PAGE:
“Marijuana does indeed help people in many different ways, and is sometimes less costly and has less side effects,” Perry said. “He would’ve been happy that we did this.”

Applicant Solar Therapeutics — a Massachusetts company that submitted for three different zones –is being represented by attorney Nick Hemond, the president of the Providence School Board, who is also listed as a director of the company. Hemond said his role on the board of directors will be unpaid, and he has no financial stake in the prospective dispensary. The company has picked out potential locations in Exeter, Cranston and Providence.

Frank McMahon, who runs one of Rhode Island’s top lobbying firms, is listed as a director of Sanctuary Medicinals, which applied for one license in Zone 2. McMahon said he has done some lobbying for the company, but will have no financial interest as a board member. He said if selected from the lottery, the dispensary would be run by Sanctuary Medicinals Inc., a team with experience with medical marijuana in Massachusetts, New Hampshire and Florida.

In an interview about the new dispensaries last year, Raimondo said her administration specifically wanted to avoid any appearance of giving special favors to politically-connected applicants.

“I don’t want any special deals for special people, I don’t want any insider deals, I don’t want any legislative meddling, I don’t want politicians making these decisions, myself included,” Raimondo said in an interview last year for the 12 on 12 Digital Original: The Business of Cannabis. “You see the lobbyists, you see the people here in the building all the time … it’s too tempting.”

“I think the lottery is probably the fairest way to go,” McMahon agreed.

Blier also said he understood the reasons behind the lottery, but said he wished there could have been a merit-based system or preference for Rhode Island-based companies over out-of-state businesses seeking to open up shop here.

“In really trying to make sure there’s no back-door deals going down, they also handicapped local Rhode Island companies,” Blier said.

The addition of six dispensaries to the market drew high interest when it passed the General Assembly last year, as the state had never expanded the number of compassion centers from the original three that were approved in 2009 in an amendment to the Edward O. Hawkins and Thomas C. Slater Act.

Access to the industry is still heavily based on startup capital. In addition to the $10,000-per-application fee required for each submission to the lottery, applicants who actually get picked will have to pay a $500,000 annual licensing fee, a figure that increased 100-fold from 2017 to 2019.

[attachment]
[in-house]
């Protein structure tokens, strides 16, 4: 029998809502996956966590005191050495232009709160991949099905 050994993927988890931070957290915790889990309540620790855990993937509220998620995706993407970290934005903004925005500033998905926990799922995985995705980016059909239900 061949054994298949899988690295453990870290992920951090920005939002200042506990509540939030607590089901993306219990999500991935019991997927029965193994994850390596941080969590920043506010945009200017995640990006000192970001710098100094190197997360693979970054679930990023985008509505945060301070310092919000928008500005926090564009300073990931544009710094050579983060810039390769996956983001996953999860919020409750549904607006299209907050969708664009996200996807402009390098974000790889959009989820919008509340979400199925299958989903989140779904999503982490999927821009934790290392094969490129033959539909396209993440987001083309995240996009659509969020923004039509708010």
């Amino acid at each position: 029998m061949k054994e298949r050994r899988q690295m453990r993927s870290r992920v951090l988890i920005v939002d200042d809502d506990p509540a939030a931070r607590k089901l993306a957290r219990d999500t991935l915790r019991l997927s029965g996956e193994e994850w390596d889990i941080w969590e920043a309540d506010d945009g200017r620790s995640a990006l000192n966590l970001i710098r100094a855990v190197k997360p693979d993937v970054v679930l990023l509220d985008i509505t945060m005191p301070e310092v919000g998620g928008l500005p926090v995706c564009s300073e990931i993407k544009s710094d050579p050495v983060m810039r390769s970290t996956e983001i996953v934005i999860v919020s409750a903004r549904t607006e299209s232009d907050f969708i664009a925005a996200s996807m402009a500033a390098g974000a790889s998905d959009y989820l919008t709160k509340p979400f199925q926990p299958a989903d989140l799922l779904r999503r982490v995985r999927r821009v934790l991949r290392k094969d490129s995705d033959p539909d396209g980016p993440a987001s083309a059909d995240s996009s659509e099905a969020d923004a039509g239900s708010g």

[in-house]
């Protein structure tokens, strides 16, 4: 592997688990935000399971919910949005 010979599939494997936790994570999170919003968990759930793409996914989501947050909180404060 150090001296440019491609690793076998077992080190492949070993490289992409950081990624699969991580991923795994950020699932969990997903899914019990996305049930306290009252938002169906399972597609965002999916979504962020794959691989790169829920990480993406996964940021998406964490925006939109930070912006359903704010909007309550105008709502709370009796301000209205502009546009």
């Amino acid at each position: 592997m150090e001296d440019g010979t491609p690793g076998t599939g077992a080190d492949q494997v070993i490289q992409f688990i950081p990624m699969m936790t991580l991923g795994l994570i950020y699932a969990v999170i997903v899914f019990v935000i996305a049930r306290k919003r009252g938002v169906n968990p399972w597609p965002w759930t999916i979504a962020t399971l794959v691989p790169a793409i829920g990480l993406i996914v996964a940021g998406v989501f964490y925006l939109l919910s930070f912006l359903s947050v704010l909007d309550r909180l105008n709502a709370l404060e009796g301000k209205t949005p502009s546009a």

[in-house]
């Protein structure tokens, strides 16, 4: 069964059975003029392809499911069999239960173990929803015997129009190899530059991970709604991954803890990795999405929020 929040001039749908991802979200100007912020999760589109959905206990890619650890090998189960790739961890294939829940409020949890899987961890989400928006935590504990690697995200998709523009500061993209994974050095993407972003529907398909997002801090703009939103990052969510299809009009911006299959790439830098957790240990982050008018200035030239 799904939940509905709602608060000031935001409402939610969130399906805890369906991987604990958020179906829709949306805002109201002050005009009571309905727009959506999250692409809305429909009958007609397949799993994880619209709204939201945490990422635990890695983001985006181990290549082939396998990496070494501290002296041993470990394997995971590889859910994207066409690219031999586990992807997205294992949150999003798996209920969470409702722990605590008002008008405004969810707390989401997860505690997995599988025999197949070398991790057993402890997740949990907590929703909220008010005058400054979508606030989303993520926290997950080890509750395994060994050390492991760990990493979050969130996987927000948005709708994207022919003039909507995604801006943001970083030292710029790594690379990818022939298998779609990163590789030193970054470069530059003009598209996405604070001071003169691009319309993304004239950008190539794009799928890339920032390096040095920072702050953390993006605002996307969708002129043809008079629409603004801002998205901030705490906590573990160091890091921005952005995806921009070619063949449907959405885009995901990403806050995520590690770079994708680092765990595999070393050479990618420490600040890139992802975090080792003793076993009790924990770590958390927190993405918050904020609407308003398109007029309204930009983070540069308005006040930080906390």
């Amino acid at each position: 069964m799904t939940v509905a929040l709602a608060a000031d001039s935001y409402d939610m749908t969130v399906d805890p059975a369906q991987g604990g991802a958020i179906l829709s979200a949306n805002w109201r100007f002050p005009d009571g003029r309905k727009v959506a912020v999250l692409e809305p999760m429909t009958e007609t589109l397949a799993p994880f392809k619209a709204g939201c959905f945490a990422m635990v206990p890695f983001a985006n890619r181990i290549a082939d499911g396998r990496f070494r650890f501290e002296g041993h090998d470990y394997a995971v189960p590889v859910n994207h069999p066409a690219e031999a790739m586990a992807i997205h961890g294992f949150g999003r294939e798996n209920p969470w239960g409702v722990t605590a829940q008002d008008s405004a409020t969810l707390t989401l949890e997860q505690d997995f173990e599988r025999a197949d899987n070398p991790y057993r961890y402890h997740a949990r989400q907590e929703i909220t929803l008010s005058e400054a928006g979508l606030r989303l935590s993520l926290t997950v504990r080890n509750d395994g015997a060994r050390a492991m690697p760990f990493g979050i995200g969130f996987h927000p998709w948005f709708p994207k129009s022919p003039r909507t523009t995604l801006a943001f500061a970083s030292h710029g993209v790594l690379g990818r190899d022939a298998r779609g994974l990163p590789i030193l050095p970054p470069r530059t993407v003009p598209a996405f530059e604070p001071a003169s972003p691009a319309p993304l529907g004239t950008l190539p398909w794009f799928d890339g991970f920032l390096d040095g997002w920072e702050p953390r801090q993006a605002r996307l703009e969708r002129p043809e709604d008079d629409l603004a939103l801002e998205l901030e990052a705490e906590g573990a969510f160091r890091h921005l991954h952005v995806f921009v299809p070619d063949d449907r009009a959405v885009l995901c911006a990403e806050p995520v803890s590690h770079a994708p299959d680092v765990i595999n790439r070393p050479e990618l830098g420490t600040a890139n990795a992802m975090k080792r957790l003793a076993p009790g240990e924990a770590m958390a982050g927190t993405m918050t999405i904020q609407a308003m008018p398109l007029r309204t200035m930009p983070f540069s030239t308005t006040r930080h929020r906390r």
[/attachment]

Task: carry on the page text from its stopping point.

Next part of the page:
State regulators still need to determine if all the applications are qualified to be dispensaries under the state rules, which means all 45 may not make it into the lottery.

Below are all the dispensary applicants, per the Department of Business Regulation.

Zone 1 (Burrillville, Cumberland, Glocester, North Smithfield, Smithfield, Woonsocket)

Livity Compassion Center

Medici Compassionate Care Center, Inc.

New Leaf Compassion Center Inc. (DBA Fine Fettle Dispensary)

Pinnacle Compassion Center Inc.

RMI Compassion Center Inc.

Zone 2 (Central Falls, Johnston, Lincoln, North Providence, Providence)

Ascend Rhode Island Compassion Center

Faded Minds, Inc.

Lucy Rozen Compassion Center

New Leaf Compassion Center Inc. (DBA Fine Fettle Dispensary)

Perfect Union-RI DBA Perfect Union

Pinnacle Compassion Center Inc.

Rhode Island Care Concepts Inc.

Rhode Island Compassion Center Inc.

Sanctuary Medicinals

Solar Therapeutics Rhode Island, Inc.

Zone 3 (Coventry, Foster, Scituate, West Greenwich, and West Warwick)

Green Wave CC, Inc.

Rhode Island Compassion Center Inc.

Zone 4 (Cranston, East Greenwich, North Kingstown, Warwick)

Cann Cure Compassion, Inc.

Coastal Farms Wellness Center

Compassion Center of New England

Co-Op City I Inc.

Enlite RI, Inc.

Mammoth Health and Wellness

New Leaf Compassion Center Inc. (DBA Fine Fettle Dispensary)

Perfect Union-RI DBA Perfect Union

Rhode Island Care Concepts Inc.

Rhode Island Compassion Center Inc.

Solar Therapeutics Rhode Island, Inc.

The Winding Rhode Compassion Center, Inc.

Zone 5 (Charlestown, Exeter, Hopkinton, Narragansett, Richmond, South Kingstown, Westerly)

Coastal Compassion Center, Inc.

Compassion Center by Bonsai Inc.

Green Wave CC, Inc.

Mammoth Health and Wellness

N&N Associates DBA South County Compassion Center

Plant Based Compassionate Care Inc.

Rhode Island Care Concepts Inc.

Rhode Island Compassion Center Inc.

Solar Therapeutics Rhode Island, Inc.

The Winding Rhode Compassion Center, Inc.

Zone 6 Barrington, Bristol, East Providence, Jamestown, Little Compton, Middletown, Newport, New Shoreham, Pawtucket, Portsmouth, Tiverton, Warren)

Atlas Enterprises Inc.

Livity Compassion Center

Mother Earth Wellness, Ltd.

New Leaf Compassion Center Inc. (DBA Fine Fettle Dispensary)

Rhode Island Care Concepts Inc.

The Edward O. Hawkins Center, Inc.

Steph Machado (smachado@wpri.com) covers Providence, politics and more for WPRI 12. Connect with her on Twitter and on Facebook

Copyright 2021 Nexstar Media Inc. All rights reserved. This material may not be published, broadcast, rewritten, or redistributed.